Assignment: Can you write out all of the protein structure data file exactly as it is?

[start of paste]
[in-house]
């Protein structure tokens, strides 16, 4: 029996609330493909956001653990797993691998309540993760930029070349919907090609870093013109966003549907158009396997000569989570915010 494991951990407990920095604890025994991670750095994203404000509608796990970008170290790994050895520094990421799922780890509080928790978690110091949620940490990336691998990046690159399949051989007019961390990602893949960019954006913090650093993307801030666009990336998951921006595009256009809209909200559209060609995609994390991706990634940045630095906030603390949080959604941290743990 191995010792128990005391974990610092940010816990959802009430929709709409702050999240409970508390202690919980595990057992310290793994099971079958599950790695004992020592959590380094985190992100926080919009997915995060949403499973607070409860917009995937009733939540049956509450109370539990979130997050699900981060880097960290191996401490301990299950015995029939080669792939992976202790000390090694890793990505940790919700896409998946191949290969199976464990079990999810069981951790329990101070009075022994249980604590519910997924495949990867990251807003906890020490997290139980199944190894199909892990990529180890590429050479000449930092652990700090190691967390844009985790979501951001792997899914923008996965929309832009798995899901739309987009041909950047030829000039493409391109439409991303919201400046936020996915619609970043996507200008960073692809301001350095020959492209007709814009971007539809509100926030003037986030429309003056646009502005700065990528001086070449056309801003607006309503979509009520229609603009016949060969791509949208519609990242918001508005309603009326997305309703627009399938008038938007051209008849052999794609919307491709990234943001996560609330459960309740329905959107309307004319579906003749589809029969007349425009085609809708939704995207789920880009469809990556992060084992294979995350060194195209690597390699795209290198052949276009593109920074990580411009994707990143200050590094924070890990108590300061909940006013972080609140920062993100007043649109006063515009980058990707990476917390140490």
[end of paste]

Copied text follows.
[in-house]
């Protein structure tokens, strides 16, 4: 029996609330493909956001653990797993691998309540993760930029070349919907090609870093013109966003549907158009396997000569989570915010 494991951990407990920095604890025994991670750095994203404000509608796990970008170290790994050895520094990421799922780890509080928790978690110091949620940490990336691998990046690159399949051989007019961390990602893949960019954006913090650093993307801030666009990336998951921006595009256009809209909200559209060609995609994390991706990634940045630095906030603390949080959604941290743990 191995010792128990005391974990610092940010816990959802009430929709709409702050999240409970508390202690919980595990057992310290793994099971079958599950790695004992020592959590380094985190992100926080919009997915995060949403499973607070409860917009995937009733939540049956509450109370539990979130997050699900981060880097960290191996401490301990299950015995029939080669792939992976202790000390090694890793990505940790919700896409998946191949290969199976464990079990999810069981951790329990101070009075022994249980604590519910997924495949990867990251807003906890020490997290139980199944190894199909892990990529180890590429050479000449930092652990700090190691967390844009985790979501951001792997899914923008996965929309832009798995899901739309987009041909950047030829000039493409391109439409991303919201400046936020996915619609970043996507200008960073692809301001350095020959492209007709814009971007539809509100926030003037986030429309003056646009502005700065990528001086070449056309801003607006309503979509009520229609603009016949060969791509949208519609990242918001508005309603009326997305309703627009399938008038938007051209008849052999794609919307491709990234943001996560609330459960309740329905959107309307004319579906003749589809029969007349425009085609809708939704995207789920880009469809990556992060084992294979995350060194195209690597390699795209290198052949276009593109920074990580411009994707990143200050590094924070890990108590300061909940006013972080609140920062993100007043649109006063515009980058990707990476917390140490």